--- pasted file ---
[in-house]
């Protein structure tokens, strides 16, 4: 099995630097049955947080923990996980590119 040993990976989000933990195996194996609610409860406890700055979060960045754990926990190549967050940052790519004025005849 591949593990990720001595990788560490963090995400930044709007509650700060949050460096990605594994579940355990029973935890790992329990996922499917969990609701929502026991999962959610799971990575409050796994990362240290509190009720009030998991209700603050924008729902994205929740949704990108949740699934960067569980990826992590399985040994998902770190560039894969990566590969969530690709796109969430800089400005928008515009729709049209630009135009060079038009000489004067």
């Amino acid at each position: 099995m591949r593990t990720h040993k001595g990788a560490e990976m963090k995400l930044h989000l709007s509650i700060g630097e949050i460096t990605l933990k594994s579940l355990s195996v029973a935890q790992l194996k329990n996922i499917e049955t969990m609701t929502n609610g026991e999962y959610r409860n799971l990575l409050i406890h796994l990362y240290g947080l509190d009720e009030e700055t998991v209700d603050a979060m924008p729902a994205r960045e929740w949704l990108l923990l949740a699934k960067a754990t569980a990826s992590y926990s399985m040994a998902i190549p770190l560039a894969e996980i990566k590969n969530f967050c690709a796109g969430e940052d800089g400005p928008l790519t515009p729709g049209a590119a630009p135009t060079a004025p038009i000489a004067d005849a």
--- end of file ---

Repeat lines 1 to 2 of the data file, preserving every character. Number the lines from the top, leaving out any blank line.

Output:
[in-house]
């Protein structure tokens, strides 16, 4: 099995630097049955947080923990996980590119 040993990976989000933990195996194996609610409860406890700055979060960045754990926990190549967050940052790519004025005849 591949593990990720001595990788560490963090995400930044709007509650700060949050460096990605594994579940355990029973935890790992329990996922499917969990609701929502026991999962959610799971990575409050796994990362240290509190009720009030998991209700603050924008729902994205929740949704990108949740699934960067569980990826992590399985040994998902770190560039894969990566590969969530690709796109969430800089400005928008515009729709049209630009135009060079038009000489004067």